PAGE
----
The School of Psychology and Clinical Language Sciences at the University of Reading is inviting applicants for PhD studentships in the language sciences. Research in the school covers work in psycholinguistics and neurolinguistics, language development, bi-/multilingualism, and language disorders. We are looking for students interested in pursuing PhD projects along these broad themes. Successful applicants will have full access to facilities within the School, which include eye-tracking, TMS, EEG and MRI, and will become members of the various labs and research centres across the School and university. This includes the Psycholinguistics and Neurolinguistics Lab and the Acquired Brain and Communication Disorders Lab within the School, and the Centre for Literacy and Multilingualism and the Centre for Integrative Neuroscience and Neurodynamics across the university. A number of PhD studentships are currently available for study beginning in October 2021, as described below.

SeNNS Doctoral Training Partnership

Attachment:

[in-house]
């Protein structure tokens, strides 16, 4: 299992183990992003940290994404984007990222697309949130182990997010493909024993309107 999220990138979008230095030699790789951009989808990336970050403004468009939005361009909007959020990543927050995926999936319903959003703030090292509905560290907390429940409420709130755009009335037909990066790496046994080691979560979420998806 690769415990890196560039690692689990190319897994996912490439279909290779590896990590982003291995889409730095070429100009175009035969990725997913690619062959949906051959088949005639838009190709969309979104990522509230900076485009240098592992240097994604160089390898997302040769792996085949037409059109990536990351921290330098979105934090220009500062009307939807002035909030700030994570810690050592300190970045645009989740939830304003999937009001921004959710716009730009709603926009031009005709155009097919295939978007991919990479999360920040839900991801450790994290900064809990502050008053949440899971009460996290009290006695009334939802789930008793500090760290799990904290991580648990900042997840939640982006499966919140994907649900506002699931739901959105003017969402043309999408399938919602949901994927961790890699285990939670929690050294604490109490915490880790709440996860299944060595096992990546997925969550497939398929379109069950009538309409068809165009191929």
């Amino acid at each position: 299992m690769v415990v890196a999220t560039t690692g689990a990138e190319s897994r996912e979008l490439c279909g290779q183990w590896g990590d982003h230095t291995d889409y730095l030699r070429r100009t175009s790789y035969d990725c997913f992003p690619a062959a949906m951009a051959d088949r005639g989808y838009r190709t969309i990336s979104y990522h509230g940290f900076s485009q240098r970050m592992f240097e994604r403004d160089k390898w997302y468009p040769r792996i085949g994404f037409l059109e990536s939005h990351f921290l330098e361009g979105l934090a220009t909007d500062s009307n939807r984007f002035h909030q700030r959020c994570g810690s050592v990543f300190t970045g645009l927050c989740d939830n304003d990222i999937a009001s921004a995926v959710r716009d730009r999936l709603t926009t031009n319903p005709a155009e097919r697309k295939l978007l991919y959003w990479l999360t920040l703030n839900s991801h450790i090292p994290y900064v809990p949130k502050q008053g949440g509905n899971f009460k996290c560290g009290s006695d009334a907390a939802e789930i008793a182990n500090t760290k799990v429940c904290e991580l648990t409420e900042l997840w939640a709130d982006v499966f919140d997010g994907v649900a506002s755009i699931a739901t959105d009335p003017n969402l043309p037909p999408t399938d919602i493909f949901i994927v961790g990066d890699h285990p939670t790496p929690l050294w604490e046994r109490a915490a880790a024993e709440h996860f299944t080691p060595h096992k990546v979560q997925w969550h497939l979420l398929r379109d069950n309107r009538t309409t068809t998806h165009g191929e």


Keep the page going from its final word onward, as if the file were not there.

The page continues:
The University of Reading is part of the ESRC funded SeNSS Doctoral Training Partnership which awards studentships for either 3-year PhD study, or combined MSc/PhD study involving a 1-year MSc followed by 3-year PhD. These studentships are open to UK and international applicants, and cover fees at the UK rate, and a yearly stipend. International students must be able to make up the difference between UK and international fees. Eligibility for UK applicants is defined as being a UK national, have settled or pre-settled status, or have indefinite leave to remain. All other applicants will be treated as international. Interested applicants should contact esrcdtp@reading.ac.uk with an expression of interest by December 11th, 2020. 

Magdalen Vernon Studentship

The School of Psychology and Clinical Language Sciences also offers the Magdalen Vernon Studentship. This is a 4-year PhD award that covers UK fees and provides a graduate teaching assistantship. International students are welcome to apply if they are able to make up the difference between UK and international fees. The deadline for applications is December 11th, 2020.

University International Research Studentships

The University of Reading also offers 3-year studentships to (non-UK) international students. This year, International Research Studentships will be awarded on either a fees + stipend basis, or on a fees-only basis. The deadline for applications for International Studentships is January 11th, 2021.